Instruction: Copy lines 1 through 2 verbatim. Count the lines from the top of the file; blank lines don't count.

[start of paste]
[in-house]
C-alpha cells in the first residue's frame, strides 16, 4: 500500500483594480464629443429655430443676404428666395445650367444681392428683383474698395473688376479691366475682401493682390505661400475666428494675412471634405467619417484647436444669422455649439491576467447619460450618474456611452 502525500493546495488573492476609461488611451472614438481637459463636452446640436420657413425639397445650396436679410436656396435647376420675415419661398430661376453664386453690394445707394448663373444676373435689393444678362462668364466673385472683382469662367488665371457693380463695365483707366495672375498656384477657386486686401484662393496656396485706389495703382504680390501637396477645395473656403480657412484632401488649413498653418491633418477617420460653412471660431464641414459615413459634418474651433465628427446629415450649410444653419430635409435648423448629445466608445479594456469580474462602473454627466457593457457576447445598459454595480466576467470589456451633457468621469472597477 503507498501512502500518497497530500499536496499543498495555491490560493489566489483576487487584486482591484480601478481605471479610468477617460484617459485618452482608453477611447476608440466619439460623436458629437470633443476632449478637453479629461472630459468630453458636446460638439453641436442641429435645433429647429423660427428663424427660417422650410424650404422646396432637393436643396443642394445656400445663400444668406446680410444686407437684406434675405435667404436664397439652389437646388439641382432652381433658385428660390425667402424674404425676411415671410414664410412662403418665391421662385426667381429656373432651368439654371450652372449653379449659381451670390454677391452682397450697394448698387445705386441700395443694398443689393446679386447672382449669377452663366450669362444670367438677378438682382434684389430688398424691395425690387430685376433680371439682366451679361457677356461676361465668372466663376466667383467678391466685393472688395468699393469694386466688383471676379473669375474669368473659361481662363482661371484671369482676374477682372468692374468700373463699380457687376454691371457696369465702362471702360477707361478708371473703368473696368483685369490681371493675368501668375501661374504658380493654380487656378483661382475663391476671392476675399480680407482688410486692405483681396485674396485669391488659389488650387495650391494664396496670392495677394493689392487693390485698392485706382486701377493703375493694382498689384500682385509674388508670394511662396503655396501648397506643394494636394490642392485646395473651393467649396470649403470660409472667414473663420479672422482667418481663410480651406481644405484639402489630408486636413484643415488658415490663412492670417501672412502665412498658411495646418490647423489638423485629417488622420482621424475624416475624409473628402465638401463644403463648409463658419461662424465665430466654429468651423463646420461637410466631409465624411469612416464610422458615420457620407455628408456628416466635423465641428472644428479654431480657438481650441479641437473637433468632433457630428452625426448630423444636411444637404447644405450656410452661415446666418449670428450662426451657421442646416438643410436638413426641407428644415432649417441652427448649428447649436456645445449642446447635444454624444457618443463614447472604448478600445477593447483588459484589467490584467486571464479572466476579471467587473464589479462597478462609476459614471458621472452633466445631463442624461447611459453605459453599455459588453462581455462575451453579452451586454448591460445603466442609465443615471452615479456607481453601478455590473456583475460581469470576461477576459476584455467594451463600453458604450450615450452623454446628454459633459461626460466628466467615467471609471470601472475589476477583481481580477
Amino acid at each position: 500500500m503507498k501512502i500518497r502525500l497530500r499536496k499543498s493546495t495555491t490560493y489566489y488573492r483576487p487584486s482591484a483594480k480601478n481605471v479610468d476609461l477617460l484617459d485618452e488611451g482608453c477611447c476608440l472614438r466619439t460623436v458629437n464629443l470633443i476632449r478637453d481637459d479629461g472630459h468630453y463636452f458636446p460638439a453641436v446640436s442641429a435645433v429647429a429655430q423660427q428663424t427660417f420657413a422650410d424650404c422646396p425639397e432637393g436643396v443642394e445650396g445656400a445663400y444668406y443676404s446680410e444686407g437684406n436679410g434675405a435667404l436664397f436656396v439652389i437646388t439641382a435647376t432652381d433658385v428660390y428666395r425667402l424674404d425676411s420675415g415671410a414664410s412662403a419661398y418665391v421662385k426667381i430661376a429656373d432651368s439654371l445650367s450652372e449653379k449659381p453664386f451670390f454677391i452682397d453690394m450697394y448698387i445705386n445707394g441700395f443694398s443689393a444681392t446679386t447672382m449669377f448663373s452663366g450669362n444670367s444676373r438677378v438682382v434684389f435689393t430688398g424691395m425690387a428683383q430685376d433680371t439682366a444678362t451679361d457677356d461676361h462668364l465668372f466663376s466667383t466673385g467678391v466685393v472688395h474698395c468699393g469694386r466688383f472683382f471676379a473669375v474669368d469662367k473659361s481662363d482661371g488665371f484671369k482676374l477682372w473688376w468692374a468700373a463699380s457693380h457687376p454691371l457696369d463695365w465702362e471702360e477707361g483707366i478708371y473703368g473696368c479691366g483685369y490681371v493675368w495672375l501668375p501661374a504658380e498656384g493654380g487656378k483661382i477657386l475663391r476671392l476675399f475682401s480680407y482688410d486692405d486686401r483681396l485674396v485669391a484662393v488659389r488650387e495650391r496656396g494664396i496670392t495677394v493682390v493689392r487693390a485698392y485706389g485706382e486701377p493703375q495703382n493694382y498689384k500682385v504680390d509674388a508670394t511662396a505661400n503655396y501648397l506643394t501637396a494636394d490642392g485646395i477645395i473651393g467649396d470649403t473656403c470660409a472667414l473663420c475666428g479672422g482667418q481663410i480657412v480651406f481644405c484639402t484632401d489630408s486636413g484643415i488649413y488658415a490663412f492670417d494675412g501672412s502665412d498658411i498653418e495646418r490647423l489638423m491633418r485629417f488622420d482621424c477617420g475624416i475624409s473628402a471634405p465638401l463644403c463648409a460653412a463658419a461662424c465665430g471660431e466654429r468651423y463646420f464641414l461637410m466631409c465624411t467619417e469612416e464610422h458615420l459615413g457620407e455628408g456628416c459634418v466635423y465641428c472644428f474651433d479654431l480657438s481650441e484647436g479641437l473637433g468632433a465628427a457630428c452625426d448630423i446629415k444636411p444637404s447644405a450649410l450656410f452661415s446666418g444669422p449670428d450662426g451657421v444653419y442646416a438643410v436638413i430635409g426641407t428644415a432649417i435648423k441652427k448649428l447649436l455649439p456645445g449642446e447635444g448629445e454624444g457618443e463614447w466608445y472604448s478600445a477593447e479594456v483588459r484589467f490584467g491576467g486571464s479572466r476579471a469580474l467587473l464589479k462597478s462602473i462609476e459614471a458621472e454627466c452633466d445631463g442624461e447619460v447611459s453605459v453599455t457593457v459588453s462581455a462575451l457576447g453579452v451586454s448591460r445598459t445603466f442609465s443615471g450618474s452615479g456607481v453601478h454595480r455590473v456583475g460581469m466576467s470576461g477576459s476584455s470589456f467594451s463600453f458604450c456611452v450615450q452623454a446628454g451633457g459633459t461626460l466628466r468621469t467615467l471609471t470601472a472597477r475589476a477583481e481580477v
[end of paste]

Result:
[in-house]
C-alpha cells in the first residue's frame, strides 16, 4: 500500500483594480464629443429655430443676404428666395445650367444681392428683383474698395473688376479691366475682401493682390505661400475666428494675412471634405467619417484647436444669422455649439491576467447619460450618474456611452 502525500493546495488573492476609461488611451472614438481637459463636452446640436420657413425639397445650396436679410436656396435647376420675415419661398430661376453664386453690394445707394448663373444676373435689393444678362462668364466673385472683382469662367488665371457693380463695365483707366495672375498656384477657386486686401484662393496656396485706389495703382504680390501637396477645395473656403480657412484632401488649413498653418491633418477617420460653412471660431464641414459615413459634418474651433465628427446629415450649410444653419430635409435648423448629445466608445479594456469580474462602473454627466457593457457576447445598459454595480466576467470589456451633457468621469472597477 503507498501512502500518497497530500499536496499543498495555491490560493489566489483576487487584486482591484480601478481605471479610468477617460484617459485618452482608453477611447476608440466619439460623436458629437470633443476632449478637453479629461472630459468630453458636446460638439453641436442641429435645433429647429423660427428663424427660417422650410424650404422646396432637393436643396443642394445656400445663400444668406446680410444686407437684406434675405435667404436664397439652389437646388439641382432652381433658385428660390425667402424674404425676411415671410414664410412662403418665391421662385426667381429656373432651368439654371450652372449653379449659381451670390454677391452682397450697394448698387445705386441700395443694398443689393446679386447672382449669377452663366450669362444670367438677378438682382434684389430688398424691395425690387430685376433680371439682366451679361457677356461676361465668372466663376466667383467678391466685393472688395468699393469694386466688383471676379473669375474669368473659361481662363482661371484671369482676374477682372468692374468700373463699380457687376454691371457696369465702362471702360477707361478708371473703368473696368483685369490681371493675368501668375501661374504658380493654380487656378483661382475663391476671392476675399480680407482688410486692405483681396485674396485669391488659389488650387495650391494664396496670392495677394493689392487693390485698392485706382486701377493703375493694382498689384500682385509674388508670394511662396503655396501648397506643394494636394490642392485646395473651393467649396470649403470660409472667414473663420479672422482667418481663410480651406481644405484639402489630408486636413484643415488658415490663412492670417501672412502665412498658411495646418490647423489638423485629417488622420482621424475624416475624409473628402465638401463644403463648409463658419461662424465665430466654429468651423463646420461637410466631409465624411469612416464610422458615420457620407455628408456628416466635423465641428472644428479654431480657438481650441479641437473637433468632433457630428452625426448630423444636411444637404447644405450656410452661415446666418449670428450662426451657421442646416438643410436638413426641407428644415432649417441652427448649428447649436456645445449642446447635444454624444457618443463614447472604448478600445477593447483588459484589467490584467486571464479572466476579471467587473464589479462597478462609476459614471458621472452633466445631463442624461447611459453605459453599455459588453462581455462575451453579452451586454448591460445603466442609465443615471452615479456607481453601478455590473456583475460581469470576461477576459476584455467594451463600453458604450450615450452623454446628454459633459461626460466628466467615467471609471470601472475589476477583481481580477